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To remain competitive in today’s marketplace, businesses strive for differentiation. One of the most promising ways for gaining that competitive advantage in recent years has been through a dedicated, company-level focus on sustainability.
We now see corporate America entering into an era of transformation, where businesses are placing serious value on sustainability practices. But this is just the beginning.
The Carbon Disclosure Project (of which my company, PricewaterhouseCoopers serves as the global advisor and writer of the CDP S&P 500 report), found a majority of leading American companies now integrate climate change into their core business strategies.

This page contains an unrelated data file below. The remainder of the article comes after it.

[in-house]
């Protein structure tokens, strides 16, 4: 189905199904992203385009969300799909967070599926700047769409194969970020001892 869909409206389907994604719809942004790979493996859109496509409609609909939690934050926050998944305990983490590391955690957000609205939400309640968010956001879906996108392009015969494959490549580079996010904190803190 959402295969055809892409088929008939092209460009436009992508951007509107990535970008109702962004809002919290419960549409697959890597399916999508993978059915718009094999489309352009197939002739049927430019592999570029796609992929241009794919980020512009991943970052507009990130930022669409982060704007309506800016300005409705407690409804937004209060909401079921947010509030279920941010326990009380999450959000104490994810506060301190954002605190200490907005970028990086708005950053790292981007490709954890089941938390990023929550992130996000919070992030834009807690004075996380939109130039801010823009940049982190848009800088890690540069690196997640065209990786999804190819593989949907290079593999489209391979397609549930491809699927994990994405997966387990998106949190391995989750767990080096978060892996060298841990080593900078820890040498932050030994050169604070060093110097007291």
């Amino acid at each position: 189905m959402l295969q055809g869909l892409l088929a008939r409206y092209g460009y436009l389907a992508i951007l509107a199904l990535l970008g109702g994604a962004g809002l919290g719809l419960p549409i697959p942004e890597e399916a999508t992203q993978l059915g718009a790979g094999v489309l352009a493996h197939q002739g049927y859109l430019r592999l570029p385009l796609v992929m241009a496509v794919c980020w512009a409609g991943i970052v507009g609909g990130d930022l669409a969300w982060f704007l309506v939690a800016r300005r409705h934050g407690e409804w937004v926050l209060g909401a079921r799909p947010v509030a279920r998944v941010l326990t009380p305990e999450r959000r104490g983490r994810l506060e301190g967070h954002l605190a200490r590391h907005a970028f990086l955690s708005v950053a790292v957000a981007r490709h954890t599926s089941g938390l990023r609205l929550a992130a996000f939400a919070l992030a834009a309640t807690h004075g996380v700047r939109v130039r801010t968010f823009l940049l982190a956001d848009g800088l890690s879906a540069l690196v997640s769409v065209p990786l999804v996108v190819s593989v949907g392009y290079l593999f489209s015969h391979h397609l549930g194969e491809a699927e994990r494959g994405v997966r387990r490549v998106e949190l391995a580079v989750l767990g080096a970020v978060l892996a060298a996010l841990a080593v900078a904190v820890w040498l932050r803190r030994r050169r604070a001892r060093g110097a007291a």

That is a first in CDP’s 10-year history. In fact, there was a doubling of companies reporting climate change policies as an integral part of corporate business strategy, up 30 percentage points from last year. Once seen as a tool to manage corporate risk, sustainability is increasingly becoming an opportunity for growth.
Nearly 90 percent of S&P 500 survey respondents indicated board or senior management oversight of their company’s climate change programs, indicating that the issue is viewed as an operational, fiscal and strategic business imperative. More companies understand that sustainability offers significant first-mover advantages.
As my colleague at PwC, Doug Kangos, observed during a webcast we hosted last week, “the S&P 500 2011 CDP leaders use sustainability to differentiate themselves in the same way they approach brand quality, product quality, service quality, market share, and so on.”
Once these benefits are recognized, many companies begin to consider how sustainability can be incorporated into the overall business strategy to protect enterprise value and generate strategic advantage. Those companies are reducing costs, mitigating current and future risks and even creating new revenue streams.